Why Do People Think Funeral Selfies Are A Good Idea?

The Truth Is You Are Not The Only Person Taking Funeral Selfies

Mumbai, India has declared 16 no-selfies zones after linking it to several deaths. Take a selfie picture in coastal areas without railings, barriers or guards and you will get a fine. Why? Since 2014, more than 50 people around the world have died as the result of taking a selfie!

If there were one place you would think should be a no-selfie zone - that would be a funeral. Think again.

I want to suggest that the digital trend is showing anything but the case. A casual search on Twitter or Instagram and it reveals that taking selfies at funerals is now normal. Digital technology is allowing professional photographers to shoot reportage style photo shoots. These image galleries are shared online to remember and memorialise ones they have loved. 

How Popular is The Selfie?

For the uninitiated, a selfie, according to the Oxford English Dictionary (yes, for real) defines a selfie as:

"A photograph that one has taken of oneself, typically one taken with a smartphone or webcam and shared via social media."

93 Million selfie pictures are loaded up to the Internet each day. Among those millions of images are 1000's of people at funerals. A 2015 survey of 2700 people attending a funeral service asked how many had taken a selfie? 48% said they had taken the time to snap themselves on their mobile phone.

Should Funerals Be A No-Selfie Zone?

How do you feel about people taking pictures of themselves at funerals? Does it seem inappropriate? Is a funeral a place where your mobile phone should certainly be kept in your pocket?

Funeral photography is not a new phenomenon. The Victorians loved to pose with dead relatives and thought nothing strange about it. The invention of the daguerreotype in 1839 brought portraiture to the masses. Many of those old portraits were macabre photos shoots with dead relatives.

Why Do People Take Funeral Selfies?

The funeral selfie is about connecting what is happening in someone's real world with their network online. Social media is how many people relate and connect with the world. Social media allows me to share my new job, my new handbag, my lunch and a day the sea. Death in someone's family shapes their world. People feel natural about sharing that chapter of their life within their virtual world and community. 

The idea of a “social funeral” or online funeral represents a significant change in attitude.  The way people are treating death and its traditions, forms and celebrations of life around it, have changed forever.  A funeral selfie is just the start as live streaming funerals with mobile apps like Periscope are not as unusual as you may think.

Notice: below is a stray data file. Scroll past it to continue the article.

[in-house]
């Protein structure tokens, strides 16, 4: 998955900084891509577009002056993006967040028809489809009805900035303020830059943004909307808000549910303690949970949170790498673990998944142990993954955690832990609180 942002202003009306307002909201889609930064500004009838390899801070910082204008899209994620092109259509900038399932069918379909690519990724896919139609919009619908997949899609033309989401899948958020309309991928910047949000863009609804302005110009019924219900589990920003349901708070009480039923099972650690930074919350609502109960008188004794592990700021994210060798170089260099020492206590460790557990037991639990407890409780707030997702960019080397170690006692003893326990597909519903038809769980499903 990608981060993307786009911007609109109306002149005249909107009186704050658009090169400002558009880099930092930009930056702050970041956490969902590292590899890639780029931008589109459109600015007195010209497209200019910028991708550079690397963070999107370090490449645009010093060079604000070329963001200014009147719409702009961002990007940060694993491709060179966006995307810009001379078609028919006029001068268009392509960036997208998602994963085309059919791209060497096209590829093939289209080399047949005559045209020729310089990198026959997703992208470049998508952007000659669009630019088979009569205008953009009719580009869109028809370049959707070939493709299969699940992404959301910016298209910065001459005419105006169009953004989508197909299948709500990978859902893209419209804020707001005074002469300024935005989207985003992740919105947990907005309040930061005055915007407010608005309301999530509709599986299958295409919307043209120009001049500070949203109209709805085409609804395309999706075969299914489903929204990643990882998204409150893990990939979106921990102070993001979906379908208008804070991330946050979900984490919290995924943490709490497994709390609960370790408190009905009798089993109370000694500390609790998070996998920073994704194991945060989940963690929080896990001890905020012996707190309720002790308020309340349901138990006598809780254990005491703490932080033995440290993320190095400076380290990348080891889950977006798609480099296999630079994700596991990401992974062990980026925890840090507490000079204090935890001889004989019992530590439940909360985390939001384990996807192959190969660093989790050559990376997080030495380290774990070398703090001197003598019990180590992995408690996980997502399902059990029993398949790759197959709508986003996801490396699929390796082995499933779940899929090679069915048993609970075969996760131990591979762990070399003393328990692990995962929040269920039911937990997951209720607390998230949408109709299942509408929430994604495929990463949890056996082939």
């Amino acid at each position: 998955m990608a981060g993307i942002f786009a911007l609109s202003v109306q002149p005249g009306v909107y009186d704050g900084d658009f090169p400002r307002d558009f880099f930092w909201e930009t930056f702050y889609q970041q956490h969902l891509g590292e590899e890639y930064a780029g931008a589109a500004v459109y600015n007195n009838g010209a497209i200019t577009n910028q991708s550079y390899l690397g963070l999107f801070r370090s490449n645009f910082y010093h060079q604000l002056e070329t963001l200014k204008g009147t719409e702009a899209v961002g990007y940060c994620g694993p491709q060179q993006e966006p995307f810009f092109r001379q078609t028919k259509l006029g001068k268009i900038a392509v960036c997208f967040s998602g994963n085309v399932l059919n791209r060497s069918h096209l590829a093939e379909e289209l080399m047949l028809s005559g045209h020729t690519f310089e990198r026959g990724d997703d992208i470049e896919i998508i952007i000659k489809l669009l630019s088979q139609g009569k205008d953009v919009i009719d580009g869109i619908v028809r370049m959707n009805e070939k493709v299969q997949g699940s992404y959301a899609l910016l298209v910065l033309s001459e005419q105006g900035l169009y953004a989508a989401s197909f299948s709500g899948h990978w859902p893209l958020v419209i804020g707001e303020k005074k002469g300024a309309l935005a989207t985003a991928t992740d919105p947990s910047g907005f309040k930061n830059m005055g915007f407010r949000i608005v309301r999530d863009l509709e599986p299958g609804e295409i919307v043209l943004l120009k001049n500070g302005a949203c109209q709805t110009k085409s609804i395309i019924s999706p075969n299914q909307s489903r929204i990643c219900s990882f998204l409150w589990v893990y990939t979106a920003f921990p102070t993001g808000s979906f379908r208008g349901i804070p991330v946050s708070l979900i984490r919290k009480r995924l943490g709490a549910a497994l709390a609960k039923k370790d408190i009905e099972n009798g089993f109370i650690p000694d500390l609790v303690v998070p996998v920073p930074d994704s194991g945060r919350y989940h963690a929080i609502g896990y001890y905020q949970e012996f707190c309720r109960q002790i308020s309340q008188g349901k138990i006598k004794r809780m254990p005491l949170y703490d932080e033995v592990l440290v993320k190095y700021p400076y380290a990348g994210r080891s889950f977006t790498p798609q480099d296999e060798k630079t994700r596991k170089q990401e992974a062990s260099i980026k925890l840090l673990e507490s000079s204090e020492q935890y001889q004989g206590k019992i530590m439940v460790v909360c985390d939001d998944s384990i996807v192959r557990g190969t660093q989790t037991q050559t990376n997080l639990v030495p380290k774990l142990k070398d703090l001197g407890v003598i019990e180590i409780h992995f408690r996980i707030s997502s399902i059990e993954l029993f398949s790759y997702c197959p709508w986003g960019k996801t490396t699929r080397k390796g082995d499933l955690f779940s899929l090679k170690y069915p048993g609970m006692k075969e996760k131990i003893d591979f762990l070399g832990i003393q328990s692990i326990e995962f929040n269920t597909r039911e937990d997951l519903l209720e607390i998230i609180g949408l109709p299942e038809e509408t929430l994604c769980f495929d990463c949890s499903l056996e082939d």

Funerals are places where family and friends seek comfort and support. Of course, help from those present. Increasingly, support with those who are “present” virtually. Social media is about sharing my life. It is about sharing in my difficult days as well as happy moments. It is like, "here is where I am right now in my life."

I have had some instances as a celebrant when someone, usually a young person, though not always, walks to the coffin and snaps a picture. You can see that some of the older members of the family seem shocked, but for younger people it is not an issue. What about professional photo shoots?

2 Excellent Examples of Funeral Photographers.

New trends in digital photography for sharing images online has opened up the possibilities for professional photographers to offer funeral photo shoots for the family. The motives are to capture a memory, to create a moment for future generations. If you are interested in seeing how creative, memorable and sensitive photographers approach a funeral shoot, check out these two excellent examples.

Allison Burke 

Allison specialises in funeral photography. The reaction she gets from people when she tells them this is often a surprised “Why“? I would encourage you to read her answer why from her website. It is poignant and touching read that reveals significant changes in attitudes towards death in a digital age. 

Rachel Wallace

Rachel writes, "I believe that photographs of a funeral are an immense help to the immediately bereaved and a touching tribute to and memory of the deceased and their life." Rachel appeared in an Episode of "Dead Good Job" a BBC2 production on the different aspects of the funeral industry. She has also written several articles for magazines within the funeral industry.

What are your thoughts about funeral photography? As a Funeral Director, it could be a new service to add to your business. Creating online memorials and obituaries are growing in popularity. Do you know a local photographer? Could you suggest it as an option? A memory book in a reportage style like Allison Burke uses would be a fantastic resource to show how your business is different.

Have you used photography at a funeral? I will love to hear from you if you have.

Please contact me.